This showy mariposa lily offers vibrant, golden-yellow flowers, often with reddish brown markings at the base of each of the three petals. The upward facing, bowl-shaped flowers seem to hover over grasslands on stems reaching one to two feet tall. In early winter, grass like leaves emerge from the soil, followed by the butterfly-favored blossoms in late spring and early summer. Once the flowers are done, this native bulb will go dormant. Plant in full sun to light shade with well-draining soil. Allow to go completely dry in the summer. Said to be one of the easiest of the mariposa lilies to grow in gardens. 
Calochortus tolmiei  pussy ears
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Calochortus tolmiei

(pussy ears)

Description coming soon!
Calochortus uniflorus 'Cupido' large flowered star tulip
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Calochortus uniflorus 'Cupido'

(large flowered star tulip)

While many Calochortus are known to be challenging in the garden, this selection is quite easy and blooms in abundance! Blue-grey, iris-like leaves emerge in the winter, followed by soft lavender-pink, tulip-like flowers in late spring. After flowering they will go dormant. Plant in full sun to light shade. Very drought tolerant but will tolerate occasional irrigation. This rare species has a surprisingly wide-ranging distribution, from the coast to the mountains of Northern California. Attracts native pollinators.
Calycanthus occidentalis  western spice bush
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Calycanthus occidentalis

(western spice bush)

Native along streams, rivers and moist places in California. This attractive deciduous shrub is well worth growing. Bright green aromatic foliage with interesting maroon-red flowers in spring-summer that resemble small waterlilies and have a wine-like fragrance. Can be grown as a multi-stemmed small tree, trimmed hedge or left alone to become a large background shrub. 5 - 12 ft. tall and wide. Part-shade is ideal.  Tolerates full sun with lots of moisture in somewhat cooler areas.  Accepts full shade but will grow more slowly with a more open habit. Regular to moderate water. Somewhat deer resistant.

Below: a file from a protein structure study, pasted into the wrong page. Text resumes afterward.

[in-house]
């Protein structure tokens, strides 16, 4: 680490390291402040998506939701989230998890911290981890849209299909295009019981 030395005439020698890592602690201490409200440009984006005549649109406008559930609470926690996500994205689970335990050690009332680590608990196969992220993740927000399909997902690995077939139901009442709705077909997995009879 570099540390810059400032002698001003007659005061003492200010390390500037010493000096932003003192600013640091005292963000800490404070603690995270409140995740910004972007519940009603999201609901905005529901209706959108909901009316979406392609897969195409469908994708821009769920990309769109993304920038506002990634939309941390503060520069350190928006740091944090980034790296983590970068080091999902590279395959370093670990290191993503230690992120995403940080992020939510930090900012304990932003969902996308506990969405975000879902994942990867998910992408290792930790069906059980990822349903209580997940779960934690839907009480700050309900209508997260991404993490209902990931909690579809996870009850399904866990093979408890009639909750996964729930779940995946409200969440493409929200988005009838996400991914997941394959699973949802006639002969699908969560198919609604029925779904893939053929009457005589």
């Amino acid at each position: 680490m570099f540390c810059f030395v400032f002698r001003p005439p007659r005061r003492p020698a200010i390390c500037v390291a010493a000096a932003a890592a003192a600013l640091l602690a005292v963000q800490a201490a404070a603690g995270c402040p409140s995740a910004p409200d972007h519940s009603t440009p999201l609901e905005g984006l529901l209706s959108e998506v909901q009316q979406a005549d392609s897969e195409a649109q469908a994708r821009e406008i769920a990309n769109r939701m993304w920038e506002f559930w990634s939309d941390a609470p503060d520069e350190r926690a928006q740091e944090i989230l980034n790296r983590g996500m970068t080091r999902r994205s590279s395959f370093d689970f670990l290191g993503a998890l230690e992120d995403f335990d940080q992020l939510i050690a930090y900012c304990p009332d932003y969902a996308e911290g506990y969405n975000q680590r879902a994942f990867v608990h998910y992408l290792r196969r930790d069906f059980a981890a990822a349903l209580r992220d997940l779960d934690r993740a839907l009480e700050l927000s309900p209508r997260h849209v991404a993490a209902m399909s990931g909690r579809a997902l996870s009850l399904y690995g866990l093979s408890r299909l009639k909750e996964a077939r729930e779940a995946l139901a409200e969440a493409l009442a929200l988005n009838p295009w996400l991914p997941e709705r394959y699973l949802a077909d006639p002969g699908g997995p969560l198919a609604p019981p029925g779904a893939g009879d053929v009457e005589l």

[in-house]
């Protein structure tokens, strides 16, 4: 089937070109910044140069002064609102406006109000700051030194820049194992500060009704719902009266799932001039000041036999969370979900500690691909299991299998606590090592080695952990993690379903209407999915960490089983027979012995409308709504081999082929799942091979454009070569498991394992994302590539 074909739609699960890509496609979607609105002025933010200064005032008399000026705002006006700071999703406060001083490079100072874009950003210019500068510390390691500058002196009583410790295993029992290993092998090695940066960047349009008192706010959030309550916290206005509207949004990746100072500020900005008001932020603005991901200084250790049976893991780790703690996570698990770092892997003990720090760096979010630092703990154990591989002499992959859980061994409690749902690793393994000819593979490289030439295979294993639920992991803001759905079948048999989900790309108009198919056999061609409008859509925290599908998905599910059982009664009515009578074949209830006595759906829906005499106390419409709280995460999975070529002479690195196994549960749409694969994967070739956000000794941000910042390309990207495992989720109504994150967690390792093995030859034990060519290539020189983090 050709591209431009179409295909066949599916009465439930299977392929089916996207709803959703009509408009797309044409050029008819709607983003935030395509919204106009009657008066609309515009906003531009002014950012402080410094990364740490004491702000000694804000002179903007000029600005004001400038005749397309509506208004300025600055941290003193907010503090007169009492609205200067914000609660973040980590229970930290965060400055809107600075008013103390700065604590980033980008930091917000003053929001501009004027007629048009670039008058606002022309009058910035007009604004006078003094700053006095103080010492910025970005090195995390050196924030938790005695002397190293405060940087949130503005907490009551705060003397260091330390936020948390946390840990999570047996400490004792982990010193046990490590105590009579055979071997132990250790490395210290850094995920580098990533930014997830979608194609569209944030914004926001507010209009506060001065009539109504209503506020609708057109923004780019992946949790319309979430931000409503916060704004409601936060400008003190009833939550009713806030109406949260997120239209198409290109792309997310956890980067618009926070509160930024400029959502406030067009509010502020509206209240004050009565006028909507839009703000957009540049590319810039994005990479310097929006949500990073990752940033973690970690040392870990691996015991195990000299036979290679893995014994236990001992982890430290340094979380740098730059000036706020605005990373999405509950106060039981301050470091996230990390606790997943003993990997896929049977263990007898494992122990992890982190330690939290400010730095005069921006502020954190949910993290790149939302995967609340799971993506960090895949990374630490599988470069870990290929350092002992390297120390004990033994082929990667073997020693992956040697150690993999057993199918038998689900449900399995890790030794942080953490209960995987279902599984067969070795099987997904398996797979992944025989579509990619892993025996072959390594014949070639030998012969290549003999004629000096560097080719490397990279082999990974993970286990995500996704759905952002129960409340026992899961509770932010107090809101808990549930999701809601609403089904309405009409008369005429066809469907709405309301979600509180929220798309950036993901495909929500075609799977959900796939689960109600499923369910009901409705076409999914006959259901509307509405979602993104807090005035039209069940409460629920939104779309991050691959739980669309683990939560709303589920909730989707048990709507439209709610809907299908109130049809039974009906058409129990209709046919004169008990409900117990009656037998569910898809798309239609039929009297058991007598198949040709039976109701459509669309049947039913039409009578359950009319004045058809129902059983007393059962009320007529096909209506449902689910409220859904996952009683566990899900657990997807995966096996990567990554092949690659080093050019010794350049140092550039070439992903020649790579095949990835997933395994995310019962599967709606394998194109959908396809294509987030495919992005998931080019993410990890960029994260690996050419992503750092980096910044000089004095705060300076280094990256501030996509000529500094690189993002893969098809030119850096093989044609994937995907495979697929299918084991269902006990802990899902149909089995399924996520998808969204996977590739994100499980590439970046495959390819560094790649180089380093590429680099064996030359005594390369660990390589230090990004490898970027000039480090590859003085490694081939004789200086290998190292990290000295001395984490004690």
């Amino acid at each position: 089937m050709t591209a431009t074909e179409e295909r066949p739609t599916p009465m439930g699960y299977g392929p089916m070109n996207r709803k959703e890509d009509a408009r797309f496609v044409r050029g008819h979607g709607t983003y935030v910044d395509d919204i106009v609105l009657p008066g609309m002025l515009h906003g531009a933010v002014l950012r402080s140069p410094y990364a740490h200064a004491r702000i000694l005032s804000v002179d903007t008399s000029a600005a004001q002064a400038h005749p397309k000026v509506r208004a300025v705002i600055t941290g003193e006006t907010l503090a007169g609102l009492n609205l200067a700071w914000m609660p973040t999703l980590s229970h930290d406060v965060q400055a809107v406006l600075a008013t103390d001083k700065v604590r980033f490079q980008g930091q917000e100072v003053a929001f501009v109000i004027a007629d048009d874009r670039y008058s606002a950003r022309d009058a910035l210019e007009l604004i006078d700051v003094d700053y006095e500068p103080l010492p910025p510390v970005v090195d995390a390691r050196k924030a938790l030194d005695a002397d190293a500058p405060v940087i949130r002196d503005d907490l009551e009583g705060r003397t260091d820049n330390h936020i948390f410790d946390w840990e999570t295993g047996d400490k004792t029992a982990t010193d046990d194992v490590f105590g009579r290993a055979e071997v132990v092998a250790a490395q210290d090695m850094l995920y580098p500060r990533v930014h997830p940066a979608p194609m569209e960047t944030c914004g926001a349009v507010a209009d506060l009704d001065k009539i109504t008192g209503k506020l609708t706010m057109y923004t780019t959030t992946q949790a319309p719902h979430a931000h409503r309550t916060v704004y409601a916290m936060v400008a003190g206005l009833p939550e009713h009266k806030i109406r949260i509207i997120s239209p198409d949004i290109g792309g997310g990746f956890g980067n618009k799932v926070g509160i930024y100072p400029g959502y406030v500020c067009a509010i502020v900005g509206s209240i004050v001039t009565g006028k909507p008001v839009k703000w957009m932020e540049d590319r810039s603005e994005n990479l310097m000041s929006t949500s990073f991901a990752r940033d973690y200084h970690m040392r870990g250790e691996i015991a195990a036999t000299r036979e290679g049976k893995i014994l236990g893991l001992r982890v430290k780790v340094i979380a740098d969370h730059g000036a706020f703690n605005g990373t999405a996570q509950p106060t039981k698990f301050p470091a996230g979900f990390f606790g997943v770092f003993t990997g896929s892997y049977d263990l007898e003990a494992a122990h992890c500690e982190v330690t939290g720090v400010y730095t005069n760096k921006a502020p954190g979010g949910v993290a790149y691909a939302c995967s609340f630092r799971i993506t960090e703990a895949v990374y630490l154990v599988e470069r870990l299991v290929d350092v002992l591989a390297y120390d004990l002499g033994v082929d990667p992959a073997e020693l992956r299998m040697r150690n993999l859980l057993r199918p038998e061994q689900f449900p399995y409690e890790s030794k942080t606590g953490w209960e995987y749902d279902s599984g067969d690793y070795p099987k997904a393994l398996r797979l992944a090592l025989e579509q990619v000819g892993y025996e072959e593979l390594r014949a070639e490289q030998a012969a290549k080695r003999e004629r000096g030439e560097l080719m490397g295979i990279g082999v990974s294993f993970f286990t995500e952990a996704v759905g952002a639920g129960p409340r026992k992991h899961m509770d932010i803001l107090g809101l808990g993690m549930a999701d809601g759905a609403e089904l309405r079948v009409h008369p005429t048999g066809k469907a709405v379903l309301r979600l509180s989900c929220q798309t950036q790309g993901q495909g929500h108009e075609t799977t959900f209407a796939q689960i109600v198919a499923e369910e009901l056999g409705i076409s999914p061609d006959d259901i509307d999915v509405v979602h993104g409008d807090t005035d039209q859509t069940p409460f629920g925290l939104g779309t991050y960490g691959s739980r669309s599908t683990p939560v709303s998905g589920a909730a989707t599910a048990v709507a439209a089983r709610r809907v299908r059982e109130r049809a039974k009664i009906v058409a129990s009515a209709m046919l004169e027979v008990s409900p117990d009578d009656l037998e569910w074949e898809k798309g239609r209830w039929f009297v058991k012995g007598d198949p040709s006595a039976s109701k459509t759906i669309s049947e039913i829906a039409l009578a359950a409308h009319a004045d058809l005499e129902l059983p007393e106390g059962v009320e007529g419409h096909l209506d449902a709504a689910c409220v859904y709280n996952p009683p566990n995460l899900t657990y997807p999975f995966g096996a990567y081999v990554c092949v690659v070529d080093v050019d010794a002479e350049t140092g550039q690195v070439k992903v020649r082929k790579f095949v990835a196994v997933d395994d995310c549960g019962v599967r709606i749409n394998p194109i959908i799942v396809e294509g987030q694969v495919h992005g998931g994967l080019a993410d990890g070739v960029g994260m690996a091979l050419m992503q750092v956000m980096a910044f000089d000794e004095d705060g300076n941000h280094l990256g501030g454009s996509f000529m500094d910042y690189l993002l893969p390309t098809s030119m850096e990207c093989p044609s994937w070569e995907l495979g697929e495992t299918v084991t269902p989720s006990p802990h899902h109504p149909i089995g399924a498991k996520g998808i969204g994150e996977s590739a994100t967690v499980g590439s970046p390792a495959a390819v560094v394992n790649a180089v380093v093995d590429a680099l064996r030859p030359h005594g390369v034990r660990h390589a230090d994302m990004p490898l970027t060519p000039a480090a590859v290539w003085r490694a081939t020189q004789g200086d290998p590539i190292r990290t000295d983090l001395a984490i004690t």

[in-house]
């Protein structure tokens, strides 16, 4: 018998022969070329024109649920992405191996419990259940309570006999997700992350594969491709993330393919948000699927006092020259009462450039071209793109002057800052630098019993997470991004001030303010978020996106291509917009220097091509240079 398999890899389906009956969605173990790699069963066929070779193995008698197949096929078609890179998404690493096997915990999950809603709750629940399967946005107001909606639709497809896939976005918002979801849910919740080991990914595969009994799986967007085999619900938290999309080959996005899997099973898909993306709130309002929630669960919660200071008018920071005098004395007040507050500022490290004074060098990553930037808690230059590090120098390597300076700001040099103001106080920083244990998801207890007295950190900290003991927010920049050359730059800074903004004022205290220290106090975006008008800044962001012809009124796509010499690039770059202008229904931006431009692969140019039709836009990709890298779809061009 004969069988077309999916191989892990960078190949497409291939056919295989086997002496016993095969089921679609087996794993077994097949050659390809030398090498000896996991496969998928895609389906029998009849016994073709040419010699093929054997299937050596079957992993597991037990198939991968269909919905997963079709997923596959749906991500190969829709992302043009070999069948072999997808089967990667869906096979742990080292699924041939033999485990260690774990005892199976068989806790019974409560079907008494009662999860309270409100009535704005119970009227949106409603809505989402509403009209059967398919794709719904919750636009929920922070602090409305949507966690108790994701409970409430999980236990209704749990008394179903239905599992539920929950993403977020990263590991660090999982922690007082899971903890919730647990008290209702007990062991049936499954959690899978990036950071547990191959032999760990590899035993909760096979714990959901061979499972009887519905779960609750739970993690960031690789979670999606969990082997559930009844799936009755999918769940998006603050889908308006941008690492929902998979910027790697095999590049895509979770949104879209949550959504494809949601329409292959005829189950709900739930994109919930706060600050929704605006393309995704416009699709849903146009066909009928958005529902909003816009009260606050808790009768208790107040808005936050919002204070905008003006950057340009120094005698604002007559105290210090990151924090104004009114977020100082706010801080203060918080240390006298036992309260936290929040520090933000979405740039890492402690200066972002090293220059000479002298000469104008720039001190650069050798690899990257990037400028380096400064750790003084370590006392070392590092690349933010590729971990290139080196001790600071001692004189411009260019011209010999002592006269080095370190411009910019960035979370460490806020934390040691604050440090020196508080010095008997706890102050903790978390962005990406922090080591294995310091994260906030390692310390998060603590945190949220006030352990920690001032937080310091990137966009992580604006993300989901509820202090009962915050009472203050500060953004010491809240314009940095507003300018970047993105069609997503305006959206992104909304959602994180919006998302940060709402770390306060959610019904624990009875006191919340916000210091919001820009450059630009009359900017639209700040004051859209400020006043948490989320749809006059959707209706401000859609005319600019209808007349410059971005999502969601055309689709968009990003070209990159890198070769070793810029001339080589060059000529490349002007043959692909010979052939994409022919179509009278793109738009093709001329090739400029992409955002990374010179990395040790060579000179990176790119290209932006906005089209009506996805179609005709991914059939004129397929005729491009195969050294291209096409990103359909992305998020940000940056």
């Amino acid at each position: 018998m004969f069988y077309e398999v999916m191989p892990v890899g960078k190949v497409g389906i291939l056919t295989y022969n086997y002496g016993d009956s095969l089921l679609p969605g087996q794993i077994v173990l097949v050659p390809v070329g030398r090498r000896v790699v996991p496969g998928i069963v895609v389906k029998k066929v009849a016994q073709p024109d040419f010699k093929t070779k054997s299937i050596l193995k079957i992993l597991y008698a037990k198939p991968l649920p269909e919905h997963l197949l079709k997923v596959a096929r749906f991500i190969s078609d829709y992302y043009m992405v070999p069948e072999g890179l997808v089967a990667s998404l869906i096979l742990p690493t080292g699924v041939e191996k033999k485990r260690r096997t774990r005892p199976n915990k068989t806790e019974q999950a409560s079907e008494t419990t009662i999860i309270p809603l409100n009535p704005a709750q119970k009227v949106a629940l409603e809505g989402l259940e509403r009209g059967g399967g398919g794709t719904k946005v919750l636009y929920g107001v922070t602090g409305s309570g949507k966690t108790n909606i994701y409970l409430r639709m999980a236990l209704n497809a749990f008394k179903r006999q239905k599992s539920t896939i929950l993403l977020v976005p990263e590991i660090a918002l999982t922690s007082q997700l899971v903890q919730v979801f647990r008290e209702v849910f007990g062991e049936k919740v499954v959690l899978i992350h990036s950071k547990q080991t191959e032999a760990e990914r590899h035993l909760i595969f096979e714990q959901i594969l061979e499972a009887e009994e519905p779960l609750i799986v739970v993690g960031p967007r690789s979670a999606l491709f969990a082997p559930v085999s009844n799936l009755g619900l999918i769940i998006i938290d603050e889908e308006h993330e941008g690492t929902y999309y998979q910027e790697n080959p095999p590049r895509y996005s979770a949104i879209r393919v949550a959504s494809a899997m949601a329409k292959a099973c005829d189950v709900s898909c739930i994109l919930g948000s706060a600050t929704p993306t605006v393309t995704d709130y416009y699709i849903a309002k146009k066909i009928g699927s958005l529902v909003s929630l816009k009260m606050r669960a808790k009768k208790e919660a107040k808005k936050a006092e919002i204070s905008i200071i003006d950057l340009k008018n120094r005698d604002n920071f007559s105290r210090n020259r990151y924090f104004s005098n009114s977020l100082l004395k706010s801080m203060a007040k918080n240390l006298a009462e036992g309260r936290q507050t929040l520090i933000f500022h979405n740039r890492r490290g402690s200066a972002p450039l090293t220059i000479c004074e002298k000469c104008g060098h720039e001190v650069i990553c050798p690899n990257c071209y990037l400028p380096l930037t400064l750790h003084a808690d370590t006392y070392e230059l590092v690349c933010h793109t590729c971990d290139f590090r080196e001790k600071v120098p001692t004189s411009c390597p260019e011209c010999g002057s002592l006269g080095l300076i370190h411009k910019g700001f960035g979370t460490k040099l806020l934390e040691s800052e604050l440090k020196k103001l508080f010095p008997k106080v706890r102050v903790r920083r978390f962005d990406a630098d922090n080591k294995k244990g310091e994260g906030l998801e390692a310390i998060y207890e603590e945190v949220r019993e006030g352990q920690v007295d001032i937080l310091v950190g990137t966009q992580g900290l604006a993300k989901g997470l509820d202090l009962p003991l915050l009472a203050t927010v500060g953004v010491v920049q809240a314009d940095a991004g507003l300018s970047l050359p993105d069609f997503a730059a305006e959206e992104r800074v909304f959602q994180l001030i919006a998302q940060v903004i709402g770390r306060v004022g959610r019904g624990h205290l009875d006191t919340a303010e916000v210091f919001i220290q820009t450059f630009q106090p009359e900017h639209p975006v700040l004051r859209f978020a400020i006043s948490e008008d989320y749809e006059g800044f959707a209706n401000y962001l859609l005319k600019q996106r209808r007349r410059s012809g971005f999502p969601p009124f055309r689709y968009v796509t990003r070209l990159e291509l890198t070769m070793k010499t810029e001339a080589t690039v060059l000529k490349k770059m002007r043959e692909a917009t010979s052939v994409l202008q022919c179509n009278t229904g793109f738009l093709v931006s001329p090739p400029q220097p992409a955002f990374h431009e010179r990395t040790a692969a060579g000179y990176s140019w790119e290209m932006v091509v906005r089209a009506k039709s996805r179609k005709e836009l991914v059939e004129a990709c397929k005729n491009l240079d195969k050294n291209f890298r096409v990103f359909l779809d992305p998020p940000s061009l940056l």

Calystegia purpurata ssp. purpurata  purple western morning glory
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Calystegia purpurata ssp. purpurata

(purple western morning glory)

Lush, slender-stemmed vine with gray-green heart-shaped leaves scrambles up, over, or through any support provided. From late spring through early summer the plant is decorated with trumpet-shaped blossoms ranging in color from white to pink to purple. This deciduous vine can grow up to 10 ft. tall and wide. Sun to light shade, most soils, moderate to occasional watering for best appearance. Native throughout the Coast Range of California.
Calystegia purpurata ssp. purpurata 'Palomarin' purple western morning glory
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Calystegia purpurata ssp. purpurata 'Palomarin'

(purple western morning glory)

Large flowers which open pinkish-white and darken to a rich lavender distinguish this selection which we discovered near Bolinas in Marin County. This vigorous, deciduous vine spreads quickly to climb over fences and shrubs with clasping stems and grey-green, arrow-shaped leaves. Reaches a height of up to 10 ft. or so and can spread at least as wide. In late spring and early summer, the morning glory flowers put on quite the display, opening at dawn and then closing at dusk. Does great in full sun but also enjoys a little shade, especially in hot, inland areas. Likes moderate irrigation but will become somewhat drought tolerant once established. Hummingbirds and native pollinators are drawn to the flowers. 
Camassia leichtlinii 'Alba' great camas
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Camassia leichtlinii 'Alba'

(great camas)

Description coming soon!